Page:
Once back in the classroom, the children share the photos they have taken with another group and discuss what they think is the purpose of each device on the network.

Slide 9: bring the class together and share a set of photos that you have taken. Start with the devices that the children will be most familiar with and discuss each in turn. Ask:

  1. What is the device called?
  2. What is the device for?
  3. How does the device connect to the network?
  4. Is the device wireless or wired?

Refer to Resource: Network devices answers to help children answer these questions.


Sorting activity

Slide 10: hand out the Activity: Networks sorting to each table and ask the children to discuss the images and definitions. Ask pupils to sort them into three separate groups: Network, Wireless and Device.

Get the children to find appropriate definitions and images to match each of these words, warning them that not all groups may have the same number of pictures or definitions.

A brief definition of each:

  • Network – one or more devices connected together.
  • Wireless – a connection that doesn’t need wires.
  • Device – technology; more than just computers, for example, printers.

Although the images and definitions were added with one of these terms in mind, as long as children can use sound logic to justify why they put them in a specific group, they can sort them in this way. For instance,  they might put a mobile phone in wireless because it doesn’t need wires to connect.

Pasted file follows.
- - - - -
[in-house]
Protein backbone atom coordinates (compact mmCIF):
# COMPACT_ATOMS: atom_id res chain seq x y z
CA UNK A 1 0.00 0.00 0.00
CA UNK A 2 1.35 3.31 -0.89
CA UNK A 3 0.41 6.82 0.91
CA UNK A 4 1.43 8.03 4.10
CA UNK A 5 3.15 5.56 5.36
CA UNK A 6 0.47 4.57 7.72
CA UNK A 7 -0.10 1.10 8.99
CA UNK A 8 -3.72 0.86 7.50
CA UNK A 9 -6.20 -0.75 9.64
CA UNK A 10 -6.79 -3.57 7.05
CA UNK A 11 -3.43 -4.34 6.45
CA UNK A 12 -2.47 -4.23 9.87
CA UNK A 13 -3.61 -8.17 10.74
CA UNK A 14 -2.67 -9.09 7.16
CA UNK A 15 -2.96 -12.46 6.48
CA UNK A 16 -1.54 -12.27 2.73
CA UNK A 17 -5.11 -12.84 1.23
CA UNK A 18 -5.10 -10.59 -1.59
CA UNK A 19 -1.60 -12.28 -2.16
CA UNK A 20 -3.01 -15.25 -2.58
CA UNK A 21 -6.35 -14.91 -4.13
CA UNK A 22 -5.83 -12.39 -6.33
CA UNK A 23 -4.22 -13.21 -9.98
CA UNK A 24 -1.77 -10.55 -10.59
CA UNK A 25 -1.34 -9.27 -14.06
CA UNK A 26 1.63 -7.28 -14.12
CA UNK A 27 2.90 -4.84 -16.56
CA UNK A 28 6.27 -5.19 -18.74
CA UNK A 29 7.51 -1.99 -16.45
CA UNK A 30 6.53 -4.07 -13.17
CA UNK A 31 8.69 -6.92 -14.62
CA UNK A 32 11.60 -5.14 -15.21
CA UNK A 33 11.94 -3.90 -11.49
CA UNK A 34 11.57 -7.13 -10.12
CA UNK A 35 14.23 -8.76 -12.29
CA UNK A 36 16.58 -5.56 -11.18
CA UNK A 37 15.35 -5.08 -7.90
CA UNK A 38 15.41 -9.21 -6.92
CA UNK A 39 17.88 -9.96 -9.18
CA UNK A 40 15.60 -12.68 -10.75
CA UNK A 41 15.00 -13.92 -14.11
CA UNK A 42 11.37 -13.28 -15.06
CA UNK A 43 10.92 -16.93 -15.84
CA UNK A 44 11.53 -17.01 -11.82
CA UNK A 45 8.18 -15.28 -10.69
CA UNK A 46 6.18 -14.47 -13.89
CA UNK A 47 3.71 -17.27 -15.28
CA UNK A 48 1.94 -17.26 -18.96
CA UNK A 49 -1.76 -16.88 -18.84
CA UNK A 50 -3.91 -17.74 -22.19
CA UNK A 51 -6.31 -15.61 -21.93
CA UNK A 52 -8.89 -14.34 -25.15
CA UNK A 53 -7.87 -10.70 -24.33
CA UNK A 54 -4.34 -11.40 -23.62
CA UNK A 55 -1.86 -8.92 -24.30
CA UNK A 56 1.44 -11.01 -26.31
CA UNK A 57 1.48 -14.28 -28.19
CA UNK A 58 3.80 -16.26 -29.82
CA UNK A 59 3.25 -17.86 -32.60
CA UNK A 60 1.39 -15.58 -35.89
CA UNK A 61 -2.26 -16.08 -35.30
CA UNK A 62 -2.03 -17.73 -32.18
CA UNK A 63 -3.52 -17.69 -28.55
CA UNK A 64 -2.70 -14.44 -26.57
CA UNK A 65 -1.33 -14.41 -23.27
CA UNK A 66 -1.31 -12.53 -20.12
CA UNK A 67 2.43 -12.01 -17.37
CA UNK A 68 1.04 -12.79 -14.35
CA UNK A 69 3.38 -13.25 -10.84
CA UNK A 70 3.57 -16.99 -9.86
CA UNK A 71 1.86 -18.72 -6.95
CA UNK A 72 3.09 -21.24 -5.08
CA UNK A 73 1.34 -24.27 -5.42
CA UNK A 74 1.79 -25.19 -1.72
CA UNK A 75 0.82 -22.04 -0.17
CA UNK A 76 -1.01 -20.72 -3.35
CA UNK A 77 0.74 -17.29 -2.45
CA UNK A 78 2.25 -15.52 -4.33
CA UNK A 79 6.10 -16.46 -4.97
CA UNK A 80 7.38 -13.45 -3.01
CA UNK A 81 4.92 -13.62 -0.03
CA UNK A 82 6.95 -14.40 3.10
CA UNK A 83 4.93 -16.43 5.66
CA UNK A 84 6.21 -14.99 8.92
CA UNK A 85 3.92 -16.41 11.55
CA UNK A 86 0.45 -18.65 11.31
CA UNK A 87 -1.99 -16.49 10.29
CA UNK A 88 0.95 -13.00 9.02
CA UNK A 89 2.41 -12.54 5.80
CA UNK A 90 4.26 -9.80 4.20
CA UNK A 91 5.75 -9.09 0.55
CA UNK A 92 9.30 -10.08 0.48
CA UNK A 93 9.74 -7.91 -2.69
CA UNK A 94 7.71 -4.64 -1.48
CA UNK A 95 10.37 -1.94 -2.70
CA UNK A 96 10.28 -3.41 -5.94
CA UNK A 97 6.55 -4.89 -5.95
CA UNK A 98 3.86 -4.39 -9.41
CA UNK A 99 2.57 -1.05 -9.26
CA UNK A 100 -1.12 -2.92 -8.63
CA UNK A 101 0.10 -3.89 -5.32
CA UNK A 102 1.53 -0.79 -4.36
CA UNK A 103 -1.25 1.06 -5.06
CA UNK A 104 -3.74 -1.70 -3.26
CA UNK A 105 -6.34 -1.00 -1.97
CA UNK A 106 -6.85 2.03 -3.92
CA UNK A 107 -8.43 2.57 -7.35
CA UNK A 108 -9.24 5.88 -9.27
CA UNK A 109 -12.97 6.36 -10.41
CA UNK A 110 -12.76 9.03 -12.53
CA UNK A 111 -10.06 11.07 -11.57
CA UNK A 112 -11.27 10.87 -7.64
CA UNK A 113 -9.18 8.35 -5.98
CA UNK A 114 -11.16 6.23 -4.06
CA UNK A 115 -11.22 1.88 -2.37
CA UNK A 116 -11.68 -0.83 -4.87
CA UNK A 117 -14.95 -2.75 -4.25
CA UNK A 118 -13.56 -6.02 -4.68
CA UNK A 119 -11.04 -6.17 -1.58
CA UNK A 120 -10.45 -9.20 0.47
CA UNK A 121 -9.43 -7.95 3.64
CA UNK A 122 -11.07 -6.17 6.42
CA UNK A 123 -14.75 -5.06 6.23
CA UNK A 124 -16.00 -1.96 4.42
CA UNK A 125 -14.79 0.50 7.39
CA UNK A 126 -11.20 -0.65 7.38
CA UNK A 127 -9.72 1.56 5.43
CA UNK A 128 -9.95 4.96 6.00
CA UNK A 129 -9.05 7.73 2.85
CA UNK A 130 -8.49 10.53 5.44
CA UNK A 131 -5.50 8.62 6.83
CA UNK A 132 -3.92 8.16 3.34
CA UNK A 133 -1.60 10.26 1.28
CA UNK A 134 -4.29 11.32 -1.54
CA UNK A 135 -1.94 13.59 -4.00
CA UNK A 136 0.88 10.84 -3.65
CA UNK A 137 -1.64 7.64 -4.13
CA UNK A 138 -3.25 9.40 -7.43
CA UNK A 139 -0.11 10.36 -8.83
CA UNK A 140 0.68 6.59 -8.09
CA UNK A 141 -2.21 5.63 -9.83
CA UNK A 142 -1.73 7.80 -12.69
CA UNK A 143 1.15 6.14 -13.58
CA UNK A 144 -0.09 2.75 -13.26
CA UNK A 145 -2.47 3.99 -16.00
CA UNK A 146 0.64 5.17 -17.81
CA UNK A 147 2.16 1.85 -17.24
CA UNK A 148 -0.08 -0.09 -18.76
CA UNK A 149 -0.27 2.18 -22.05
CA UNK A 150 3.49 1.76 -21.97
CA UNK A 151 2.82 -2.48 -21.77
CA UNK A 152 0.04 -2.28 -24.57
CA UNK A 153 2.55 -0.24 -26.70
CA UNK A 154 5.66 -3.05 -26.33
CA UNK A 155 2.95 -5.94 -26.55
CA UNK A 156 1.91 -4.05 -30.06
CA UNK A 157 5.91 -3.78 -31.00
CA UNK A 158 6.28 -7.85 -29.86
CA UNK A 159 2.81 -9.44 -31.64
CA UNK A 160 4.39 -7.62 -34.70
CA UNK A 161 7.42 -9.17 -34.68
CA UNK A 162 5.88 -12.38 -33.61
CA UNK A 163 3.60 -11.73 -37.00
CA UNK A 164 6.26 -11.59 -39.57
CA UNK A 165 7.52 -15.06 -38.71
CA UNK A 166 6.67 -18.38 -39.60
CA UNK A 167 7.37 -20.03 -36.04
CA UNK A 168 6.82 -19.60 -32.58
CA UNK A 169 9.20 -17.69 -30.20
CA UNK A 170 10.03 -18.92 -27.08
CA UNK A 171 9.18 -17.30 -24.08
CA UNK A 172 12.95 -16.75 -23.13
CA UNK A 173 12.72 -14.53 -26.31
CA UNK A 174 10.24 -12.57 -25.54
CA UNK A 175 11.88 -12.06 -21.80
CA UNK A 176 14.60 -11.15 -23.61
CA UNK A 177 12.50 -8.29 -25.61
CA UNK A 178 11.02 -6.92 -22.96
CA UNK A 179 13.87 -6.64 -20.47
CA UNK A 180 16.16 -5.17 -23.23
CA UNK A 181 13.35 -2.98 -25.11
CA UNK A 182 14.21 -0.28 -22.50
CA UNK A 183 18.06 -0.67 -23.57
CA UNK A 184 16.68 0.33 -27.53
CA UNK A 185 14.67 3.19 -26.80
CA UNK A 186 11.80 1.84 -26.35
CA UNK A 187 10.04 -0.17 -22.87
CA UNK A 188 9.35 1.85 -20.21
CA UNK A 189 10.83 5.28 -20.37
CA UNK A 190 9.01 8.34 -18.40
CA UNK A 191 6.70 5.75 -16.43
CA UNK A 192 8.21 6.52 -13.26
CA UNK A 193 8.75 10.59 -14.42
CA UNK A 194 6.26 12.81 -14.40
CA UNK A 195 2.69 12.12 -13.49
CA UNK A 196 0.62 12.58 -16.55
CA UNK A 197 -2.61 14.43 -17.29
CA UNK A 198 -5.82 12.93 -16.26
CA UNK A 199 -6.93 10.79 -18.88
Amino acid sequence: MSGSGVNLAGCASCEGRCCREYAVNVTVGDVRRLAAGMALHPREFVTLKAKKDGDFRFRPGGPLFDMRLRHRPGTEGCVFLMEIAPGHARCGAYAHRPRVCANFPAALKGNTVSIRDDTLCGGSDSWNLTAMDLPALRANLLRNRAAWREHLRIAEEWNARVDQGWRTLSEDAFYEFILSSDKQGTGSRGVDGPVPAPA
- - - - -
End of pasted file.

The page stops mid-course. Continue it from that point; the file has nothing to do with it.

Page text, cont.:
Network map

Slide 11: pupils are going to create a map of the school’s network today.

  • If the children have used tablets, model how to use ‘PicCollage’‘BeFunky’ or ‘Pixlr’ to add the network device photos onto the page and how to add text to name them. When each of the components in the network has been named, get them to draw lines connecting the devices in the way that they think they are connected, using a key (such as dotted lines for wireless and solid lines for wired).
  • If the children have used digital cameras, you can get a set of photos onto your computer, display them on your interactive board, then open them in Google Slides. Work as a class to create a network map, adding text and lines. (If you’re not sure how to do this, take a look at the Year 1 topic Digital Imagery.) Alternatively, if you have time, you can model to the children how to move the photos from the camera into a folder and then get them to use Google Slides to insert the pictures and add text.